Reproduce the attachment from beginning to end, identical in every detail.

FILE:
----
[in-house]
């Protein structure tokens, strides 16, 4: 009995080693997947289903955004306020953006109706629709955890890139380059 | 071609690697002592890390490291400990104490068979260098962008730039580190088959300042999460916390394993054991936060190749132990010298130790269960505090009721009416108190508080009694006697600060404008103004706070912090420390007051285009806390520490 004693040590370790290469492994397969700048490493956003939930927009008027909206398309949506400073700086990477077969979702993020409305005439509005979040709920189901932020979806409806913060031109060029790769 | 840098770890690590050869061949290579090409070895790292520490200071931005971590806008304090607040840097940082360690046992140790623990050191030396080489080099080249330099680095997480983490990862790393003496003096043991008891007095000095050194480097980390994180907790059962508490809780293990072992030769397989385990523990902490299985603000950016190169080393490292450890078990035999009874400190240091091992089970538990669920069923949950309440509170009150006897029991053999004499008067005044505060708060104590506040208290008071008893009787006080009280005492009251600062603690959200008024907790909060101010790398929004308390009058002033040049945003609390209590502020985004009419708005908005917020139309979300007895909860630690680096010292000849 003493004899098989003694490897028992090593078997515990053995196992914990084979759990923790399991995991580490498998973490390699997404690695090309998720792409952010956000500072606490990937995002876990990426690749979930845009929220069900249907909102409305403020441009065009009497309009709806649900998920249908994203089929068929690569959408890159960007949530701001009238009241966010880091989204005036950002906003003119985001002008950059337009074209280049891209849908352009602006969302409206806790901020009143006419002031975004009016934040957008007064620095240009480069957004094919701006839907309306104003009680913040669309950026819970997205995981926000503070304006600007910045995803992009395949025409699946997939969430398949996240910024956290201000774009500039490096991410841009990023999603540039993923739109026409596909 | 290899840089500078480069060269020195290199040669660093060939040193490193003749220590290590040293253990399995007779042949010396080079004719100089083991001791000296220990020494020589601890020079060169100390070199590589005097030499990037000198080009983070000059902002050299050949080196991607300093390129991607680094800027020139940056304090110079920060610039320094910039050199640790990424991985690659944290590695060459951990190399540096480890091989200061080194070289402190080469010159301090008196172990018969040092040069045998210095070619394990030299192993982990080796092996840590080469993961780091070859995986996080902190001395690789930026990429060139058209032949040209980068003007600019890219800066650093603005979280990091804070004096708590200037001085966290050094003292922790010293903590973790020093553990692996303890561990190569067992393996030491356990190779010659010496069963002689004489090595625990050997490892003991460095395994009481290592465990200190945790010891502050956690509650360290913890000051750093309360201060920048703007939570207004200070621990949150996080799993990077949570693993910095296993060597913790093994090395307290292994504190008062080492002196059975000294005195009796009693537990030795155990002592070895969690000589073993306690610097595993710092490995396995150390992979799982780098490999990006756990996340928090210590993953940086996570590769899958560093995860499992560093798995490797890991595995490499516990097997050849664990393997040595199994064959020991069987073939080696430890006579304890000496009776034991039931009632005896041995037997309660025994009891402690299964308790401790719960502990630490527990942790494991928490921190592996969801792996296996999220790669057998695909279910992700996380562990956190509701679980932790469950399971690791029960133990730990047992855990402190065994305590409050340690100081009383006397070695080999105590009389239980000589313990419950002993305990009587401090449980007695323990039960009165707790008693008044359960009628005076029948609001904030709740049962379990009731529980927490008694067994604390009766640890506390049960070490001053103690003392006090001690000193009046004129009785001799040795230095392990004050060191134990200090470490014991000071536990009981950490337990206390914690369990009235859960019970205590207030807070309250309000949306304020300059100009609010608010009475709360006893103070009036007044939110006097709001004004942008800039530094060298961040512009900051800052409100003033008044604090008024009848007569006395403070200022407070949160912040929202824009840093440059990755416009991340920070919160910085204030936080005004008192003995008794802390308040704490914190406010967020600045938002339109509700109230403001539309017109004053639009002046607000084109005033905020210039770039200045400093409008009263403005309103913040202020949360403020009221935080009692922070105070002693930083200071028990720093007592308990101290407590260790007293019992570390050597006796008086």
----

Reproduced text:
[in-house]
């Protein structure tokens, strides 16, 4: 009995080693997947289903955004306020953006109706629709955890890139380059 | 071609690697002592890390490291400990104490068979260098962008730039580190088959300042999460916390394993054991936060190749132990010298130790269960505090009721009416108190508080009694006697600060404008103004706070912090420390007051285009806390520490 004693040590370790290469492994397969700048490493956003939930927009008027909206398309949506400073700086990477077969979702993020409305005439509005979040709920189901932020979806409806913060031109060029790769 | 840098770890690590050869061949290579090409070895790292520490200071931005971590806008304090607040840097940082360690046992140790623990050191030396080489080099080249330099680095997480983490990862790393003496003096043991008891007095000095050194480097980390994180907790059962508490809780293990072992030769397989385990523990902490299985603000950016190169080393490292450890078990035999009874400190240091091992089970538990669920069923949950309440509170009150006897029991053999004499008067005044505060708060104590506040208290008071008893009787006080009280005492009251600062603690959200008024907790909060101010790398929004308390009058002033040049945003609390209590502020985004009419708005908005917020139309979300007895909860630690680096010292000849 003493004899098989003694490897028992090593078997515990053995196992914990084979759990923790399991995991580490498998973490390699997404690695090309998720792409952010956000500072606490990937995002876990990426690749979930845009929220069900249907909102409305403020441009065009009497309009709806649900998920249908994203089929068929690569959408890159960007949530701001009238009241966010880091989204005036950002906003003119985001002008950059337009074209280049891209849908352009602006969302409206806790901020009143006419002031975004009016934040957008007064620095240009480069957004094919701006839907309306104003009680913040669309950026819970997205995981926000503070304006600007910045995803992009395949025409699946997939969430398949996240910024956290201000774009500039490096991410841009990023999603540039993923739109026409596909 | 290899840089500078480069060269020195290199040669660093060939040193490193003749220590290590040293253990399995007779042949010396080079004719100089083991001791000296220990020494020589601890020079060169100390070199590589005097030499990037000198080009983070000059902002050299050949080196991607300093390129991607680094800027020139940056304090110079920060610039320094910039050199640790990424991985690659944290590695060459951990190399540096480890091989200061080194070289402190080469010159301090008196172990018969040092040069045998210095070619394990030299192993982990080796092996840590080469993961780091070859995986996080902190001395690789930026990429060139058209032949040209980068003007600019890219800066650093603005979280990091804070004096708590200037001085966290050094003292922790010293903590973790020093553990692996303890561990190569067992393996030491356990190779010659010496069963002689004489090595625990050997490892003991460095395994009481290592465990200190945790010891502050956690509650360290913890000051750093309360201060920048703007939570207004200070621990949150996080799993990077949570693993910095296993060597913790093994090395307290292994504190008062080492002196059975000294005195009796009693537990030795155990002592070895969690000589073993306690610097595993710092490995396995150390992979799982780098490999990006756990996340928090210590993953940086996570590769899958560093995860499992560093798995490797890991595995490499516990097997050849664990393997040595199994064959020991069987073939080696430890006579304890000496009776034991039931009632005896041995037997309660025994009891402690299964308790401790719960502990630490527990942790494991928490921190592996969801792996296996999220790669057998695909279910992700996380562990956190509701679980932790469950399971690791029960133990730990047992855990402190065994305590409050340690100081009383006397070695080999105590009389239980000589313990419950002993305990009587401090449980007695323990039960009165707790008693008044359960009628005076029948609001904030709740049962379990009731529980927490008694067994604390009766640890506390049960070490001053103690003392006090001690000193009046004129009785001799040795230095392990004050060191134990200090470490014991000071536990009981950490337990206390914690369990009235859960019970205590207030807070309250309000949306304020300059100009609010608010009475709360006893103070009036007044939110006097709001004004942008800039530094060298961040512009900051800052409100003033008044604090008024009848007569006395403070200022407070949160912040929202824009840093440059990755416009991340920070919160910085204030936080005004008192003995008794802390308040704490914190406010967020600045938002339109509700109230403001539309017109004053639009002046607000084109005033905020210039770039200045400093409008009263403005309103913040202020949360403020009221935080009692922070105070002693930083200071028990720093007592308990101290407590260790007293019992570390050597006796008086």